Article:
I’ve just read a good article in Forbes about effective marketing. If you skip over the naff headline, there’s a lot of sense in it and it struck a chord with my experience …

Too many organisations, the author says, focus on ‘small marketing’ instead of ‘big marketing’. These aren’t the terms I’d use but I agree with the principles.

What he means is they dive into marketing tactics—a website, a direct marketing push, a social media campaign etc—without a without a focused strategy to guide what they’re doing.

Exactly who are your customers? What do they want?  What do you really have to offer? Do you articulate that in clear, compelling terms?  Where are the best places to tell your story?  What are the best ways to tell it?

Work that out first and then get on with ‘doing’ marketing and communications.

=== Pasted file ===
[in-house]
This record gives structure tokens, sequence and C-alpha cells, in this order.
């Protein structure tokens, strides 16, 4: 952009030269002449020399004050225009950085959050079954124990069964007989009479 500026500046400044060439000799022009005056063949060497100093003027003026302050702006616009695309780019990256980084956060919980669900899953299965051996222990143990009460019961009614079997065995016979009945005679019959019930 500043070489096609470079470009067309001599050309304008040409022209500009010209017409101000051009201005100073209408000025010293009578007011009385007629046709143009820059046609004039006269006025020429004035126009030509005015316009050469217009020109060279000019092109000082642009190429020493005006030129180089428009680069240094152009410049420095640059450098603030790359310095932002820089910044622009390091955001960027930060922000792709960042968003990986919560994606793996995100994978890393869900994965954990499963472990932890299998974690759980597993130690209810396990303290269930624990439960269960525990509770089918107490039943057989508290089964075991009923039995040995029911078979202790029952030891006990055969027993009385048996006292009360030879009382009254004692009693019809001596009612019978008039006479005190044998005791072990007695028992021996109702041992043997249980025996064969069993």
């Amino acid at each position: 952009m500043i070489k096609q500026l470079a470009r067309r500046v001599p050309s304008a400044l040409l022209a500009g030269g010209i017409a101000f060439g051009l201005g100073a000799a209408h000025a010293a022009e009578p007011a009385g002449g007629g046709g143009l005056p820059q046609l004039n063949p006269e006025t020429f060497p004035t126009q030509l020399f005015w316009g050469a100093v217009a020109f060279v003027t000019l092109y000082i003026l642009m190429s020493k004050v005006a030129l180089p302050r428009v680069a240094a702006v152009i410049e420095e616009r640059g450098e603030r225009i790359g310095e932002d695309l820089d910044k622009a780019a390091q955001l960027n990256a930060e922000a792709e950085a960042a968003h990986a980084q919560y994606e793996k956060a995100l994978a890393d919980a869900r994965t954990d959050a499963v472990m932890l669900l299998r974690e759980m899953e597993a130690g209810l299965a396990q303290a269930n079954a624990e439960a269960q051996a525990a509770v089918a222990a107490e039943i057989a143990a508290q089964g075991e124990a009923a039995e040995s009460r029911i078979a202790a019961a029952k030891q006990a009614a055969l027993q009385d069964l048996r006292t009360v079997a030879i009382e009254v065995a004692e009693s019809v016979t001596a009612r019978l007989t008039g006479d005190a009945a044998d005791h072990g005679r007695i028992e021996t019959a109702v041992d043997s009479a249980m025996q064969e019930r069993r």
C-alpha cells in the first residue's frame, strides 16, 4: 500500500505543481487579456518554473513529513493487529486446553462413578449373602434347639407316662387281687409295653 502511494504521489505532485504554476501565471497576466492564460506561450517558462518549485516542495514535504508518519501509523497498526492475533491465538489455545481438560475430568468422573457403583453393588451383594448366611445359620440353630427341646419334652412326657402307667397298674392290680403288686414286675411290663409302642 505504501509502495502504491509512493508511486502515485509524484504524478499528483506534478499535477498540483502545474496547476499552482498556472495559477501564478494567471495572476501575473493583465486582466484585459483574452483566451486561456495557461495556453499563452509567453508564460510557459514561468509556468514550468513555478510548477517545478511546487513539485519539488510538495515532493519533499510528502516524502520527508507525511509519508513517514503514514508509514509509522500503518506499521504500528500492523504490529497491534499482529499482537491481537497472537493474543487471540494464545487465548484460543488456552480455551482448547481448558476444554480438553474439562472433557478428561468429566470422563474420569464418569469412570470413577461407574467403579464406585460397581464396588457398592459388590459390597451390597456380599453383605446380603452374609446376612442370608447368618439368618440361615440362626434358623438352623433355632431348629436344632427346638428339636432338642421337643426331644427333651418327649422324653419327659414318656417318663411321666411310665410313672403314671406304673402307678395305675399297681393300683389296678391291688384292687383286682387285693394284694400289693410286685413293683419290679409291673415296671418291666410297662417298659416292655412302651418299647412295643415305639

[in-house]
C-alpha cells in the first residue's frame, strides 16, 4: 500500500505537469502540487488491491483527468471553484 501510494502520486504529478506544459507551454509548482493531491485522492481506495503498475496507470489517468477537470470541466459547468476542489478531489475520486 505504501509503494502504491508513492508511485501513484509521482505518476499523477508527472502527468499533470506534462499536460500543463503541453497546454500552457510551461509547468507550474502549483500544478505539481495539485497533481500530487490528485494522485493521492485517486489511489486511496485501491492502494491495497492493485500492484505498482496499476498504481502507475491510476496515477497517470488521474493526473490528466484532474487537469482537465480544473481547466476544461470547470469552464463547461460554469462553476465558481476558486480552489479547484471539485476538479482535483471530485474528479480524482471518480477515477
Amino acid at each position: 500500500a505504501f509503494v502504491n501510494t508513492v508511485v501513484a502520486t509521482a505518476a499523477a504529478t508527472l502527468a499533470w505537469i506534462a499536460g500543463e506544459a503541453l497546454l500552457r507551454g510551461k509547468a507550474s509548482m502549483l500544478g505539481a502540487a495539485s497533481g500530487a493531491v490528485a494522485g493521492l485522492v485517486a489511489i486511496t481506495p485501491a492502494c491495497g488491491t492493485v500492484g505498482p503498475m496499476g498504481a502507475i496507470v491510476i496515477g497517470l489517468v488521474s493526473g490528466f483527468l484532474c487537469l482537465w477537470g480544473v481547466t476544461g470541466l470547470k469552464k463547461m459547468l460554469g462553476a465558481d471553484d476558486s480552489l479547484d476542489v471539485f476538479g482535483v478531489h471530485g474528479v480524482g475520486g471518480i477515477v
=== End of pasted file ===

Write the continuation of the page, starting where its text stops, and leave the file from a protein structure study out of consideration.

But too many people do things first—and work out the best strategy not at all. This usually shows through in their output:  websites, brochures, presentations, press interviews and so on that are obscure, confused, misshapen, half-baked—or all of these. You can probably think of your own examples.

By no means does addressing the bigger picture need to mean a long, ponderous, navel-gazing exercise. It’s about being clear, precise and inspirational.

Of course this is all conceptually straight-forward, but I’m glad the Forbes article acknowledges the difference between ‘simple’ and ‘easy’. In practice, this clarity is often tough to achieve—especially by company managers working internally as it can be hard to be objective.

But it is vital to crack this. A clear view of your customer and a cleverly articulated message is at the heart of marketing and communications that will really make an impact.